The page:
Today's import price index report from the BLS showed a modest improvement at the headline level: declining by 0.40% this was half the expected decline of -0.80% and a modest pick up from last month's -0.50%. A big reason for this continues to be oil, which saw a -2.5% drop in November after a 0.1% increase the prior month, with import prices for non-fuel products down -0.2%, the highest since June.
Annually, the pace of declines also picked up modestly dropping "only" -9.4% from a year ago, higher than the -10.50% slide in October. Import prices have now seen an annual decline for 16 consecutive months starting in July 2014.
Some more details from the report:
Fuel Imports: Fuel prices resumed a downward trend in November, declining 2.5 percent following a 0.1-percent uptick the previous month. The price index for import fuel decreased 24.9 percent between June and September. A 2.5-percent drop in petroleum prices and a 4.6-percent decline in natural gas prices both contributed to the November decline in overall import fuel prices. Prices for overall fuel fell 43.2 percent over the past 12 months, after decreasing 15.9 percent between November 2013 and November 2014. Petroleum prices declined 44.5 percent over the past year, while prices for natural gas fell 32.3 percent.
All Imports Excluding Fuel: The price index for nonfuel imports also decreased in November, falling 0.2 percent following 0.3-percent declines in each of the previous 4 months. Lower prices for nonfuel industrial supplies and materials; foods, feeds, and beverages; capital goods; and automotive vehicles all factored into the November decline in nonfuel import prices. Prices for nonfuel imports decreased 3.2 percent for the year ended in November. Prices for nonfuel industrial supplies and materials; foods, feeds, and beverages; and each of the major finished goods categories all fell over the past 12 months.
And while the headline figure suggested there is some hope that import prices will improve at the headline level in the coming months, something else has emerged which suggests that the real importing of others' deflation is only just starting. Or rather, someone else.
Here are the details from the report:
Prices for imports from China declined 0.3 percent in November, matching a 0.3-percent decrease in May. Those were the largest monthly drops since the index fell 0.6 percent in May 2013. Import prices from China decreased 1.5 percent over the past 12 months, the largest year-over-year drop since the index declined 1.7 percent for the year ended in January 2010.
This means that China just exported the most deflation to the US since the financial crisis!
So if China's intention was to join Japan and Europe in exporting its deflation to the US, despite the CNY peg to the USD, it has succeeded as shown below.
What is going on here? Simple: with all of its domestic markets fully saturated, China has had no choice but to export its soaring commodity production as we explained in "Behold The Deflationary Wave: How China Is Flooding The World With Its Unwanted Commodities." This is how Bloomberg qualified the problem:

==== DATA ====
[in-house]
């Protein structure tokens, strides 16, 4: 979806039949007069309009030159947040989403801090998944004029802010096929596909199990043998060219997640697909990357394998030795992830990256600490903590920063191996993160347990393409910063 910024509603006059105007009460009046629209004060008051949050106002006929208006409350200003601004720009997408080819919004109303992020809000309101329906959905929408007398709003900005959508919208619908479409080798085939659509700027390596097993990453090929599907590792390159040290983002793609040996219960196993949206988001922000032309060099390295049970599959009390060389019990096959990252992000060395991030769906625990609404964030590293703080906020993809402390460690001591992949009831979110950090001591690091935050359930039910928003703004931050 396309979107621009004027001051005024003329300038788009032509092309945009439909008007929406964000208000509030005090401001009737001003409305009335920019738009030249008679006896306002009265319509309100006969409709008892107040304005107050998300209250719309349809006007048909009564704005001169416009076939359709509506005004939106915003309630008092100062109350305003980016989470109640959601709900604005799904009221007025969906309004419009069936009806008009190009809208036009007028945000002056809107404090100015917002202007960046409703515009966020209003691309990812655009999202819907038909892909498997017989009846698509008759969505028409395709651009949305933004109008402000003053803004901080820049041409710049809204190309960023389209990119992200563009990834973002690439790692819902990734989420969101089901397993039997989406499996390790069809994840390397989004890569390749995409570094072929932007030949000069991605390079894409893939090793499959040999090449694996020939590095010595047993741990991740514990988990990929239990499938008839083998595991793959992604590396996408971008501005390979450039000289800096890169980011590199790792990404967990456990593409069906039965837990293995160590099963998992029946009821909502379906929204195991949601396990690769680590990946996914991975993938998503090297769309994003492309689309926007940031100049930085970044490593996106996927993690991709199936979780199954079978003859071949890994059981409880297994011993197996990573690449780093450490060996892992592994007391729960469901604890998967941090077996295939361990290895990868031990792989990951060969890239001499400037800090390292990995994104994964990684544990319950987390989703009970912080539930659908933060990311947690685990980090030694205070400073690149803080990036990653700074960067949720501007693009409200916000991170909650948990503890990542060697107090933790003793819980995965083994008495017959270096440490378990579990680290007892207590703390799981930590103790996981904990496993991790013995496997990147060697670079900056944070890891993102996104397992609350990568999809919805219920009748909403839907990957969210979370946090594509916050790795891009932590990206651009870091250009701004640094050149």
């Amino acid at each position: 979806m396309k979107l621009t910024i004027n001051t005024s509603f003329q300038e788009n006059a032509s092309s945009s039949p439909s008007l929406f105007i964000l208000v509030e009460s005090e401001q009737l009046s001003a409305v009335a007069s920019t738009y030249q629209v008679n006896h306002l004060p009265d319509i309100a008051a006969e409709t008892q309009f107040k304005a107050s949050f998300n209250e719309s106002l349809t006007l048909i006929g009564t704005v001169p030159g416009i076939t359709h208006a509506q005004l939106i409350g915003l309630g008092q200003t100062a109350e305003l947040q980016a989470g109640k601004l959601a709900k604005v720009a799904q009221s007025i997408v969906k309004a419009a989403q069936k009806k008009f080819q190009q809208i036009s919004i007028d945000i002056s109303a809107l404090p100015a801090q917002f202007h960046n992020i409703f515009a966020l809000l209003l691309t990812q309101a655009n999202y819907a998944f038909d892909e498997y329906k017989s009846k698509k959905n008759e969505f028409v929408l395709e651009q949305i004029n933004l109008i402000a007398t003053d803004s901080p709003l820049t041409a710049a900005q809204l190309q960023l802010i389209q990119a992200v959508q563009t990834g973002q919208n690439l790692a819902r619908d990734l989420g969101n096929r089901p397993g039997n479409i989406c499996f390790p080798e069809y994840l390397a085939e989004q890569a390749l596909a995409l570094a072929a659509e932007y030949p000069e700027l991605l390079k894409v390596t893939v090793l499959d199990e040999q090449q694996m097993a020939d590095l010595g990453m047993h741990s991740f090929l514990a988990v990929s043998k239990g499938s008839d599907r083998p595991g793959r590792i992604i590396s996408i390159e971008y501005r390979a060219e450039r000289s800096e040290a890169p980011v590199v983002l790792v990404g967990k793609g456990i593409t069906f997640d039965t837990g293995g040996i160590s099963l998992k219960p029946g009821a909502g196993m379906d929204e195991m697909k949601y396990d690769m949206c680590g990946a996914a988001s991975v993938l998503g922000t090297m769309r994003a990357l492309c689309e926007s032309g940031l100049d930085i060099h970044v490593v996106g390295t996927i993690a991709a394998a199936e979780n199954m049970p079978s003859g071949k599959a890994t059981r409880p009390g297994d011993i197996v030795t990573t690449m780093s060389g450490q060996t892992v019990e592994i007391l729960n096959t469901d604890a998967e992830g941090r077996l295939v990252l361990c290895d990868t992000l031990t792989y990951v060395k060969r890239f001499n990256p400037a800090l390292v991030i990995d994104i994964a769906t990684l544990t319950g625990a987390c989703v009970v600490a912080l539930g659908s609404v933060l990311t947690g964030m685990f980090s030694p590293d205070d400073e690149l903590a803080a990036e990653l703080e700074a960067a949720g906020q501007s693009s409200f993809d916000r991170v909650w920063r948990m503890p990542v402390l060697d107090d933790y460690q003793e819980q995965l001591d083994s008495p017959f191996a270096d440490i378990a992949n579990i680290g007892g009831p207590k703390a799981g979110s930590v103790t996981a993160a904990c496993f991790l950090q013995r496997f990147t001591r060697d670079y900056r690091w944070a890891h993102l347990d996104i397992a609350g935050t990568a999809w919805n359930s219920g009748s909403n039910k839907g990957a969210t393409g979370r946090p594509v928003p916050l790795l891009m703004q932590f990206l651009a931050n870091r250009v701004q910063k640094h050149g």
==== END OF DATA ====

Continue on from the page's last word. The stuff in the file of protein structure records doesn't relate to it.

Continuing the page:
Shipments of steel, oil products and aluminum are reaching for new highs, according to trade data from the General Administration of Customs.
That’s because mills, smelters and refiners are producing more than they need amid slowing domestic demand, and shipping the excess overseas.
The flood is compounding a worldwide surplus of commodities that’s driven returns from raw materials to the lowest since 1999, threatening producers from India to Pennsylvania and aggravating trade disputes. While companies such as India’s JSW Steel Ltd. decry cheap exports as unfair, China says the overcapacity is a global problem.
The flood of Chinese supplies is roiling manufacturers around the world and exacerbating trade frictions. The steel market is being overwhelmed with metal from China’s government-owned and state-supported producers, a collection of industry associations have said. The nine groups, including Eurofer and the American Iron and Steel Institute, said there is almost 700 million tons of excess capacity around the world, with the Asian nation contributing as much as 425 million tons.
Low-cost supply from China in Europe prompted producer ArcelorMittal to reduce its profit forecast and suspend its dividend. India’s government has signaled it’s planning more curbs on steel imports while regulators in the U.S. are planning to lift levies on shipments from some Chinese companies.
And judging by the relentless surge in exports of Chinese commodities, China's deflationary wave not only to the US, but the entire world, is only just starting.
So unless the Fed is ready to devalue its own currency, get ready for wholesale inflation to tumble as the US is on deck to import near record amounts of Chinese deflation in the coming months and years, especially if China continues to devalue its currency, either stealthily or not so stealthily as it did in August and as many expect it will do again in the coming months.